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  2. hello there thanks for the pattern i have been using theses hexagons to make a baby blanket and its coming along well but i think im gonna need some half hexagons to even out the edges i was wondering if you had a pattern for this particular half hexagon.

    many thanks 🙂

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    1. You know, I am also currently making my first full blanket with these hexagons and I thought the same thing! there are quite large gaps at the edges. I will try to come up with a pattern for them as soon as possible ^_^

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  3. this is wonderful, I have been looking for this pattern. My sister used to make this a lot, she used it for dollies and doubled and tripled the yarn to make rugs.
    Thank you,

    Sharron

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  4. Thanks for your pattern – I found a baby sweater pattern made from two hexagons in the most recent WEBS (www.yarn.com) catalog and thought, rather than buying the whole pattern, I’d try to just find a pattern for a hexagon online and I can wing the rest. I tried a different one first that was far too fiddly and wasn’t making solid sides – then I found yours in a Google search. Exactly what I was looking for! Only comment I have about the pattern is that I’ve seen the “V” stitch more often described as a “dc, ch, dc”. Don’t know that I’ve seen a term for the “dc, ch2, dc” you describe, but I’ve always thought of it as a “corner stitch” (like you’d use for a Granny Square).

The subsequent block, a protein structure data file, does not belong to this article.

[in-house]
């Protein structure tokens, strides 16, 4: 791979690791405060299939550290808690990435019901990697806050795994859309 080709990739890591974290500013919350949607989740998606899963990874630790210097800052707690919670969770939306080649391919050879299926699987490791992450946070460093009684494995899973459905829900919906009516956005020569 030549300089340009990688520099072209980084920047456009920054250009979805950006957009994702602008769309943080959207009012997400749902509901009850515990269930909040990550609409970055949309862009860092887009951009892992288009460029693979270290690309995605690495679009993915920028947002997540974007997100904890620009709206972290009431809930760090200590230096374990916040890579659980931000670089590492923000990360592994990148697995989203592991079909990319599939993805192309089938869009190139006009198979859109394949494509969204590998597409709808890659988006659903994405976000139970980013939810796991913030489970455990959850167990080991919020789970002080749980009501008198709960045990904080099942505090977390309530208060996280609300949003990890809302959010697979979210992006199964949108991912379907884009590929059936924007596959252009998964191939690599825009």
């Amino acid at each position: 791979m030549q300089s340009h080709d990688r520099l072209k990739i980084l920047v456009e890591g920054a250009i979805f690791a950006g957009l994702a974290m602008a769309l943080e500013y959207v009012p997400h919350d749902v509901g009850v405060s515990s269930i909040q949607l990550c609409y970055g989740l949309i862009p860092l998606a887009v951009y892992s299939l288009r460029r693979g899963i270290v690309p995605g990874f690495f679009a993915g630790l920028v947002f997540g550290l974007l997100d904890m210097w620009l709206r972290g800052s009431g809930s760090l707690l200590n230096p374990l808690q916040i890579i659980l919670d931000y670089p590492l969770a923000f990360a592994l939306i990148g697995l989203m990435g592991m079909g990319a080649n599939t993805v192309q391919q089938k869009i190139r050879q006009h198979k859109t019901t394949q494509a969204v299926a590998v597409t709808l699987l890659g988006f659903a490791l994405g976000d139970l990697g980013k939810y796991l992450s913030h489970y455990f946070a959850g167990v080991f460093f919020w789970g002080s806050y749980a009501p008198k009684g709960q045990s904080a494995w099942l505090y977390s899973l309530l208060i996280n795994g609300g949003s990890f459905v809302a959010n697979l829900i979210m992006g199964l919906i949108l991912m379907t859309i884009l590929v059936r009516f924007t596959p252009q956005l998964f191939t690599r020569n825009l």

Would also suggest, as a sometimes blogger myself, that you put dates on your posts – Helps to know whether what I’m commenting on will be read or if it’ll be lost in the archives of posts made many years ago.

    Thanks again!! 😀

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    1. Thanks Michelle!!
      a baby sweater out of hexagons? sounds cute!

      You’re right about the V stitch. It is more often described as dc, ch 1, dc, so mine is more of a variation on the V stitch. I’ve never seen the term corner stitch, though you’re right, the V stitch in my pattern is the exact same stitch used to make a corner in granny squares. I’ll correct that. The date of my post is located on the top left hand corner of the post ^_^

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  5. I have tried several hexagon patterns and they all seemed hard. This one was very simple and the directions were easy to follow. Thank you.

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  6. This is the best hexgon pattern I have seen yet. Do you have any join as you go instructions for the hexgon motif? Thanks for a great patters. Lillian.

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  7. The pattern creates a sharp hexagon. Can you share how to connect the hexagon together especially the way ‘join on the go’ method? Thank you.

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  8. I have been searching for a simple hexagon pattern and finally I have found the perfect one, Thank You!!
    I just started crocheting about 7 months ago and I am completely addicted.